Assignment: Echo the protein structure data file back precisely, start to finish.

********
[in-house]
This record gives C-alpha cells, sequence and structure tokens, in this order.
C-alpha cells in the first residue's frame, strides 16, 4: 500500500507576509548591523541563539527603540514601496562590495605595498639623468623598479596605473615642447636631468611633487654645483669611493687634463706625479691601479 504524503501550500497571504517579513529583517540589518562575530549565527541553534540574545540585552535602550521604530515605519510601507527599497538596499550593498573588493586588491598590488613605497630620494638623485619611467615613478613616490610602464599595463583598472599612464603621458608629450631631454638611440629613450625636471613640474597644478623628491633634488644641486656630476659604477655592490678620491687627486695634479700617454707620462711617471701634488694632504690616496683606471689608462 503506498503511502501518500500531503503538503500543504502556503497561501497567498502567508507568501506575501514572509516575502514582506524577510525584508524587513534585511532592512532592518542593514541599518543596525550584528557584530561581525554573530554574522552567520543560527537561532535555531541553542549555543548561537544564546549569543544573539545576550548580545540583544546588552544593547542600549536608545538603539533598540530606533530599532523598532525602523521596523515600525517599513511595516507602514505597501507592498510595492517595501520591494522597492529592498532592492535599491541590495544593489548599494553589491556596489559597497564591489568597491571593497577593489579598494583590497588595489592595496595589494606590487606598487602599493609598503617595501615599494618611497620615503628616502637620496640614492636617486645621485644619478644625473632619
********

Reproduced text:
[in-house]
This record gives C-alpha cells, sequence and structure tokens, in this order.
C-alpha cells in the first residue's frame, strides 16, 4: 500500500507576509548591523541563539527603540514601496562590495605595498639623468623598479596605473615642447636631468611633487654645483669611493687634463706625479691601479 504524503501550500497571504517579513529583517540589518562575530549565527541553534540574545540585552535602550521604530515605519510601507527599497538596499550593498573588493586588491598590488613605497630620494638623485619611467615613478613616490610602464599595463583598472599612464603621458608629450631631454638611440629613450625636471613640474597644478623628491633634488644641486656630476659604477655592490678620491687627486695634479700617454707620462711617471701634488694632504690616496683606471689608462 503506498503511502501518500500531503503538503500543504502556503497561501497567498502567508507568501506575501514572509516575502514582506524577510525584508524587513534585511532592512532592518542593514541599518543596525550584528557584530561581525554573530554574522552567520543560527537561532535555531541553542549555543548561537544564546549569543544573539545576550548580545540583544546588552544593547542600549536608545538603539533598540530606533530599532523598532525602523521596523515600525517599513511595516507602514505597501507592498510595492517595501520591494522597492529592498532592492535599491541590495544593489548599494553589491556596489559597497564591489568597491571593497577593489579598494583590497588595489592595496595589494606590487606598487602599493609598503617595501615599494618611497620615503628616502637620496640614492636617486645621485644619478644625473632619